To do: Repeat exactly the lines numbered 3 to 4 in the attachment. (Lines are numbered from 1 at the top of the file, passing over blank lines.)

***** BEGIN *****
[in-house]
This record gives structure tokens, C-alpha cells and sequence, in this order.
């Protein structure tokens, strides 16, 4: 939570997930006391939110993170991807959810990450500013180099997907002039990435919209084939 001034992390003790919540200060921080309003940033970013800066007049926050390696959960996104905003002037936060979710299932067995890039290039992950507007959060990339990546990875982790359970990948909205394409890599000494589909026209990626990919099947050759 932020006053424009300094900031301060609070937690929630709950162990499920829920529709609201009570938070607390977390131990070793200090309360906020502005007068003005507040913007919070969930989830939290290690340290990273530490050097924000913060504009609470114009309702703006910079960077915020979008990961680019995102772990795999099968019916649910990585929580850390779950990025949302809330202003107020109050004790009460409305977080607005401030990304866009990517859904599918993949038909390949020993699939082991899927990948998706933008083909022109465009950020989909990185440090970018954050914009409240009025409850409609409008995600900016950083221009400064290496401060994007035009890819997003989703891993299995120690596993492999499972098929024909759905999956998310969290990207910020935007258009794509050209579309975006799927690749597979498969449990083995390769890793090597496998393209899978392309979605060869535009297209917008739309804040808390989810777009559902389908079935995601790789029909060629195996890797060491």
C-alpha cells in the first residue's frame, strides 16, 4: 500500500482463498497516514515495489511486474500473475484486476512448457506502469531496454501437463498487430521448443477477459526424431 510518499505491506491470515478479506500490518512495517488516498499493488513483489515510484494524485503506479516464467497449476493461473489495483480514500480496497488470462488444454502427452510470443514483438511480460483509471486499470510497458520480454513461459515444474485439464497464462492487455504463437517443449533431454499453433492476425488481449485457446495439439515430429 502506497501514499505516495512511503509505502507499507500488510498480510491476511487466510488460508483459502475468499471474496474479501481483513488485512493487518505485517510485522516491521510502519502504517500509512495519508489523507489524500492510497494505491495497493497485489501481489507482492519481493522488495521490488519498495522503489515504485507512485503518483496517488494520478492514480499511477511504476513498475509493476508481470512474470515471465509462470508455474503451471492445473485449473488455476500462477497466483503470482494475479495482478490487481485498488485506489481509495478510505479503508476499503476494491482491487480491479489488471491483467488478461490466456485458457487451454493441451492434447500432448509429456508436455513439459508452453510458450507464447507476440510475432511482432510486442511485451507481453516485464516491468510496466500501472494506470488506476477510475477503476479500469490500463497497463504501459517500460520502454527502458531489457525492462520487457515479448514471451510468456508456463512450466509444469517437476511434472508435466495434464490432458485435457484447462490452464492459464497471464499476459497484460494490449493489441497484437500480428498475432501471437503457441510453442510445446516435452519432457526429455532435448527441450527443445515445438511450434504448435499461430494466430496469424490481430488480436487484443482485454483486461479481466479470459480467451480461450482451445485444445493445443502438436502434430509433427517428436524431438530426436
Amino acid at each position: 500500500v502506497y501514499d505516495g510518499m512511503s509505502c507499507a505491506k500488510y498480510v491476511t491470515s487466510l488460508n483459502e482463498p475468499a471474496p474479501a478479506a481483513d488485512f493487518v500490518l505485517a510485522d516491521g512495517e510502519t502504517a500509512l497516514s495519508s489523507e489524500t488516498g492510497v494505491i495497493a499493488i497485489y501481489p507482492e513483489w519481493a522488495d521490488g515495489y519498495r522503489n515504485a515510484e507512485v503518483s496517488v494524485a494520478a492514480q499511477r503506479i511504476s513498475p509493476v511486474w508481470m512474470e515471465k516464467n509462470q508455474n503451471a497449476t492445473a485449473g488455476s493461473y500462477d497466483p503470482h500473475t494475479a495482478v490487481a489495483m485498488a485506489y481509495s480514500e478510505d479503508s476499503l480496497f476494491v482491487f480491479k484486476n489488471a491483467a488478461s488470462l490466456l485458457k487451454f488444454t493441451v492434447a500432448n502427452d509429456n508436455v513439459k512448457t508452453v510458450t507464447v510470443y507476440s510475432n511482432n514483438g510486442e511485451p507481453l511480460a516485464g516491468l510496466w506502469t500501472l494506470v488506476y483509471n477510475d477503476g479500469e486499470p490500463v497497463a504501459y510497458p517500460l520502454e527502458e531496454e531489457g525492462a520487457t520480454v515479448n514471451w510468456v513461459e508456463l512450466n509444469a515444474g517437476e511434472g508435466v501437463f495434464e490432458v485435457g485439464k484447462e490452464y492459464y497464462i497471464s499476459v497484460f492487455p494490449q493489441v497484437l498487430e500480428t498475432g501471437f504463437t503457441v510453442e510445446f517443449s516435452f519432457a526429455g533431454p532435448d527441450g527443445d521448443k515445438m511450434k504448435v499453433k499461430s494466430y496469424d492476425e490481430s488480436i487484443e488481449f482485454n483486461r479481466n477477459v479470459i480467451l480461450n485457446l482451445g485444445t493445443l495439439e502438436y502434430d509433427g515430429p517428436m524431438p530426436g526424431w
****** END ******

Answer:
């Protein structure tokens, strides 16, 4: 939570997930006391939110993170991807959810990450500013180099997907002039990435919209084939 001034992390003790919540200060921080309003940033970013800066007049926050390696959960996104905003002037936060979710299932067995890039290039992950507007959060990339990546990875982790359970990948909205394409890599000494589909026209990626990919099947050759 932020006053424009300094900031301060609070937690929630709950162990499920829920529709609201009570938070607390977390131990070793200090309360906020502005007068003005507040913007919070969930989830939290290690340290990273530490050097924000913060504009609470114009309702703006910079960077915020979008990961680019995102772990795999099968019916649910990585929580850390779950990025949302809330202003107020109050004790009460409305977080607005401030990304866009990517859904599918993949038909390949020993699939082991899927990948998706933008083909022109465009950020989909990185440090970018954050914009409240009025409850409609409008995600900016950083221009400064290496401060994007035009890819997003989703891993299995120690596993492999499972098929024909759905999956998310969290990207910020935007258009794509050209579309975006799927690749597979498969449990083995390769890793090597496998393209899978392309979605060869535009297209917008739309804040808390989810777009559902389908079935995601790789029909060629195996890797060491």
C-alpha cells in the first residue's frame, strides 16, 4: 500500500482463498497516514515495489511486474500473475484486476512448457506502469531496454501437463498487430521448443477477459526424431 510518499505491506491470515478479506500490518512495517488516498499493488513483489515510484494524485503506479516464467497449476493461473489495483480514500480496497488470462488444454502427452510470443514483438511480460483509471486499470510497458520480454513461459515444474485439464497464462492487455504463437517443449533431454499453433492476425488481449485457446495439439515430429 502506497501514499505516495512511503509505502507499507500488510498480510491476511487466510488460508483459502475468499471474496474479501481483513488485512493487518505485517510485522516491521510502519502504517500509512495519508489523507489524500492510497494505491495497493497485489501481489507482492519481493522488495521490488519498495522503489515504485507512485503518483496517488494520478492514480499511477511504476513498475509493476508481470512474470515471465509462470508455474503451471492445473485449473488455476500462477497466483503470482494475479495482478490487481485498488485506489481509495478510505479503508476499503476494491482491487480491479489488471491483467488478461490466456485458457487451454493441451492434447500432448509429456508436455513439459508452453510458450507464447507476440510475432511482432510486442511485451507481453516485464516491468510496466500501472494506470488506476477510475477503476479500469490500463497497463504501459517500460520502454527502458531489457525492462520487457515479448514471451510468456508456463512450466509444469517437476511434472508435466495434464490432458485435457484447462490452464492459464497471464499476459497484460494490449493489441497484437500480428498475432501471437503457441510453442510445446516435452519432457526429455532435448527441450527443445515445438511450434504448435499461430494466430496469424490481430488480436487484443482485454483486461479481466479470459480467451480461450482451445485444445493445443502438436502434430509433427517428436524431438530426436